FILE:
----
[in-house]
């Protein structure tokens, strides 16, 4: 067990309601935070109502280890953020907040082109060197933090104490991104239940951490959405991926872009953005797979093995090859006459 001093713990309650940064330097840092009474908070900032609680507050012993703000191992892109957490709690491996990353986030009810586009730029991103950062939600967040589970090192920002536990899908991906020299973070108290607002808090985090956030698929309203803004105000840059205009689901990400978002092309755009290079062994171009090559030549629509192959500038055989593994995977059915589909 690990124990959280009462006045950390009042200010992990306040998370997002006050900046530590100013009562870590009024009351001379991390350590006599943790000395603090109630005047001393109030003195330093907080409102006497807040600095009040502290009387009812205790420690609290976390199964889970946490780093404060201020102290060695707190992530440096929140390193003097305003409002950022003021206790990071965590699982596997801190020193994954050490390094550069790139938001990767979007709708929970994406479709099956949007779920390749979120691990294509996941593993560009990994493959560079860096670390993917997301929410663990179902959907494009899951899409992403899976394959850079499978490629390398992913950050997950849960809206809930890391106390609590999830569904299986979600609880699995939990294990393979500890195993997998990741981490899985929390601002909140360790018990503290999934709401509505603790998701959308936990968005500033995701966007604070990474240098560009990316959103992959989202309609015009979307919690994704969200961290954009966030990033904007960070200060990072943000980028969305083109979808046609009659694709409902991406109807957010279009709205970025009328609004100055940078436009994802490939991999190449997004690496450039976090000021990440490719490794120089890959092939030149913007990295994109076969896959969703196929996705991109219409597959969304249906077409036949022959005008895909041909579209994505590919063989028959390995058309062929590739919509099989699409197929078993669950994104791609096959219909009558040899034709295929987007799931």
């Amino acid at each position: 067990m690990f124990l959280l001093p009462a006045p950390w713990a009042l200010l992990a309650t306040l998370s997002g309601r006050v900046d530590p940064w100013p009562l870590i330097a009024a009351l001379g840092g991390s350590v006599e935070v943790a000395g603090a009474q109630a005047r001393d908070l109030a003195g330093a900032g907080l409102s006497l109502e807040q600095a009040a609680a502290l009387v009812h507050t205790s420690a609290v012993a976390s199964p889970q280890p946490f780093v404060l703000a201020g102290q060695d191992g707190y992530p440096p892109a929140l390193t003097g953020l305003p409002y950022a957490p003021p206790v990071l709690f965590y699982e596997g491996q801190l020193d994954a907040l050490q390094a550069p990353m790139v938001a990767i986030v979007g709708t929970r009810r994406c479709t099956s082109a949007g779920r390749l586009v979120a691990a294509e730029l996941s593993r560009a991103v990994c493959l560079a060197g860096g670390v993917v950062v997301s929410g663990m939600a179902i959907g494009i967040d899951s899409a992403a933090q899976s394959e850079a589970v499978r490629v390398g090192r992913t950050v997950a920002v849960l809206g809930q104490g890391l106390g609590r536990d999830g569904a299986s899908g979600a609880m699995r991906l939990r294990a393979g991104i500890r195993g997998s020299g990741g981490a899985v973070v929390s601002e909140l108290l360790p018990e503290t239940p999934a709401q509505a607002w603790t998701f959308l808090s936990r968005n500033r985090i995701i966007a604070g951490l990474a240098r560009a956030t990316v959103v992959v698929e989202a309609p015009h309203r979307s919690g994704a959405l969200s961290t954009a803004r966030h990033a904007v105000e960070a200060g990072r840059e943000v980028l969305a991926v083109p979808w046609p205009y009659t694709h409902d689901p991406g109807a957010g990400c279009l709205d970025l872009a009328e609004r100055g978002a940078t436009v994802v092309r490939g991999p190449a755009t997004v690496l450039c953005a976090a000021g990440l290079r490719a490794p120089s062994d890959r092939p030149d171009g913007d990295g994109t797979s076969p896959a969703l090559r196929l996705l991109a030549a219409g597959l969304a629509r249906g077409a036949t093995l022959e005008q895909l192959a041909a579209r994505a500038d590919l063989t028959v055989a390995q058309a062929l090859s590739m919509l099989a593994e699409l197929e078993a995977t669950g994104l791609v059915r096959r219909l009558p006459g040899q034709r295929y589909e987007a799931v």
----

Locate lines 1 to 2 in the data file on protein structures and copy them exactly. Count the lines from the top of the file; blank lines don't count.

[in-house]
């Protein structure tokens, strides 16, 4: 067990309601935070109502280890953020907040082109060197933090104490991104239940951490959405991926872009953005797979093995090859006459 001093713990309650940064330097840092009474908070900032609680507050012993703000191992892109957490709690491996990353986030009810586009730029991103950062939600967040589970090192920002536990899908991906020299973070108290607002808090985090956030698929309203803004105000840059205009689901990400978002092309755009290079062994171009090559030549629509192959500038055989593994995977059915589909 690990124990959280009462006045950390009042200010992990306040998370997002006050900046530590100013009562870590009024009351001379991390350590006599943790000395603090109630005047001393109030003195330093907080409102006497807040600095009040502290009387009812205790420690609290976390199964889970946490780093404060201020102290060695707190992530440096929140390193003097305003409002950022003021206790990071965590699982596997801190020193994954050490390094550069790139938001990767979007709708929970994406479709099956949007779920390749979120691990294509996941593993560009990994493959560079860096670390993917997301929410663990179902959907494009899951899409992403899976394959850079499978490629390398992913950050997950849960809206809930890391106390609590999830569904299986979600609880699995939990294990393979500890195993997998990741981490899985929390601002909140360790018990503290999934709401509505603790998701959308936990968005500033995701966007604070990474240098560009990316959103992959989202309609015009979307919690994704969200961290954009966030990033904007960070200060990072943000980028969305083109979808046609009659694709409902991406109807957010279009709205970025009328609004100055940078436009994802490939991999190449997004690496450039976090000021990440490719490794120089890959092939030149913007990295994109076969896959969703196929996705991109219409597959969304249906077409036949022959005008895909041909579209994505590919063989028959390995058309062929590739919509099989699409197929078993669950994104791609096959219909009558040899034709295929987007799931």